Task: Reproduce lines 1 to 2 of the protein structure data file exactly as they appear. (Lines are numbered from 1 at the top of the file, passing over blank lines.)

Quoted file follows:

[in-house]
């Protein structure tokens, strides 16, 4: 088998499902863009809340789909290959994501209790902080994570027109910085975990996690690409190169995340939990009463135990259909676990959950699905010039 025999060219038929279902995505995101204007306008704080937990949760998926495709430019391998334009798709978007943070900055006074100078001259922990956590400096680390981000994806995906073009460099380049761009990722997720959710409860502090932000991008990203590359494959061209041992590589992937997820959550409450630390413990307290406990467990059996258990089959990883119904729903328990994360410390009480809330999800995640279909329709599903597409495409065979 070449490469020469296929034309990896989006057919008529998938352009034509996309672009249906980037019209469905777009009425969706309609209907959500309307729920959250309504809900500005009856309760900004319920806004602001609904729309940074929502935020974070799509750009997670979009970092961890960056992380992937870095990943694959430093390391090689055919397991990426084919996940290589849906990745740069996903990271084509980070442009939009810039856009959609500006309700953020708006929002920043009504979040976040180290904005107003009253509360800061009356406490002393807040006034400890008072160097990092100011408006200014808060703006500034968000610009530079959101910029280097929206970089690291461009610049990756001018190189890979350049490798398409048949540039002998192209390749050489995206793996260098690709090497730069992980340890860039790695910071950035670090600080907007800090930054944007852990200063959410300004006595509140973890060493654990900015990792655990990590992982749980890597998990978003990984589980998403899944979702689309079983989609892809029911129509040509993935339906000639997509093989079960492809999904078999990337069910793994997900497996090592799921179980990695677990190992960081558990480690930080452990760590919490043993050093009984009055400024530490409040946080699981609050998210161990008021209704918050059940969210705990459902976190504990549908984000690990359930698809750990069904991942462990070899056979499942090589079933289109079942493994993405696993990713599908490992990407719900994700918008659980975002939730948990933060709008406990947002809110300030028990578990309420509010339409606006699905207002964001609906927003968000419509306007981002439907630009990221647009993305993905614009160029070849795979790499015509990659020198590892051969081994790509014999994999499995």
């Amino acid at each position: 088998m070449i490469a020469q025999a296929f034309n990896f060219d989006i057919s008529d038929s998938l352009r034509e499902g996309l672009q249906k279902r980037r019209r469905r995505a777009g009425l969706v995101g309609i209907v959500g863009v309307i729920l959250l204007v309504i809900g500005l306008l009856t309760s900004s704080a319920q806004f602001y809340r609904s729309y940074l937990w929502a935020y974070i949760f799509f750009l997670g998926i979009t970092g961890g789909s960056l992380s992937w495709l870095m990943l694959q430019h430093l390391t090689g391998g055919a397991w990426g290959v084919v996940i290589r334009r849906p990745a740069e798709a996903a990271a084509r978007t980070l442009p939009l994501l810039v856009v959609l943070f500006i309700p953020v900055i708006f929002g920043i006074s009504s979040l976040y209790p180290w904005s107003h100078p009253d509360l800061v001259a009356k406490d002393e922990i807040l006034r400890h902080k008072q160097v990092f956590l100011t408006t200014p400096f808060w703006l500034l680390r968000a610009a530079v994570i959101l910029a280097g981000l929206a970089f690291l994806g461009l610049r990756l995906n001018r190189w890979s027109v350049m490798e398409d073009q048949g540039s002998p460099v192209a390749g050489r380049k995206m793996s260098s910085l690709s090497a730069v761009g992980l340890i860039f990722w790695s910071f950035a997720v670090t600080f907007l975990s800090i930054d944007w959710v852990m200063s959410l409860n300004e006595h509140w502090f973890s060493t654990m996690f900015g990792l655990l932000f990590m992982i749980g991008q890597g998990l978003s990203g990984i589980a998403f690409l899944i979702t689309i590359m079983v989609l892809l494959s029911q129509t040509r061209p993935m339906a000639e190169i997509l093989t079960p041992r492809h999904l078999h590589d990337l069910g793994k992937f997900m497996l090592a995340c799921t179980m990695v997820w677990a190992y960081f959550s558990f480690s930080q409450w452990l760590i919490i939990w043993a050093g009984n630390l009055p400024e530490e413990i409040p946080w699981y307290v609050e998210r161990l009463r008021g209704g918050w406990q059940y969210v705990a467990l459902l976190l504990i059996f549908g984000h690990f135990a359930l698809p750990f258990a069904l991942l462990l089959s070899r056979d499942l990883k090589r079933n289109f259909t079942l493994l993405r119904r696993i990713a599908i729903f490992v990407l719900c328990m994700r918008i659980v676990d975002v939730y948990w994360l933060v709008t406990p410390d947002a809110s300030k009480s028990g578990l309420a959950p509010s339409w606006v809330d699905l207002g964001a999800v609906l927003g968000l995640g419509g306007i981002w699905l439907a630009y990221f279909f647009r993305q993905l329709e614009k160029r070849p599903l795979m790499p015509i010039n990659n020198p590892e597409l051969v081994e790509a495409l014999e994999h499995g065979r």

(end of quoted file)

[in-house]
């Protein structure tokens, strides 16, 4: 088998499902863009809340789909290959994501209790902080994570027109910085975990996690690409190169995340939990009463135990259909676990959950699905010039 025999060219038929279902995505995101204007306008704080937990949760998926495709430019391998334009798709978007943070900055006074100078001259922990956590400096680390981000994806995906073009460099380049761009990722997720959710409860502090932000991008990203590359494959061209041992590589992937997820959550409450630390413990307290406990467990059996258990089959990883119904729903328990994360410390009480809330999800995640279909329709599903597409495409065979 070449490469020469296929034309990896989006057919008529998938352009034509996309672009249906980037019209469905777009009425969706309609209907959500309307729920959250309504809900500005009856309760900004319920806004602001609904729309940074929502935020974070799509750009997670979009970092961890960056992380992937870095990943694959430093390391090689055919397991990426084919996940290589849906990745740069996903990271084509980070442009939009810039856009959609500006309700953020708006929002920043009504979040976040180290904005107003009253509360800061009356406490002393807040006034400890008072160097990092100011408006200014808060703006500034968000610009530079959101910029280097929206970089690291461009610049990756001018190189890979350049490798398409048949540039002998192209390749050489995206793996260098690709090497730069992980340890860039790695910071950035670090600080907007800090930054944007852990200063959410300004006595509140973890060493654990900015990792655990990590992982749980890597998990978003990984589980998403899944979702689309079983989609892809029911129509040509993935339906000639997509093989079960492809999904078999990337069910793994997900497996090592799921179980990695677990190992960081558990480690930080452990760590919490043993050093009984009055400024530490409040946080699981609050998210161990008021209704918050059940969210705990459902976190504990549908984000690990359930698809750990069904991942462990070899056979499942090589079933289109079942493994993405696993990713599908490992990407719900994700918008659980975002939730948990933060709008406990947002809110300030028990578990309420509010339409606006699905207002964001609906927003968000419509306007981002439907630009990221647009993305993905614009160029070849795979790499015509990659020198590892051969081994790509014999994999499995």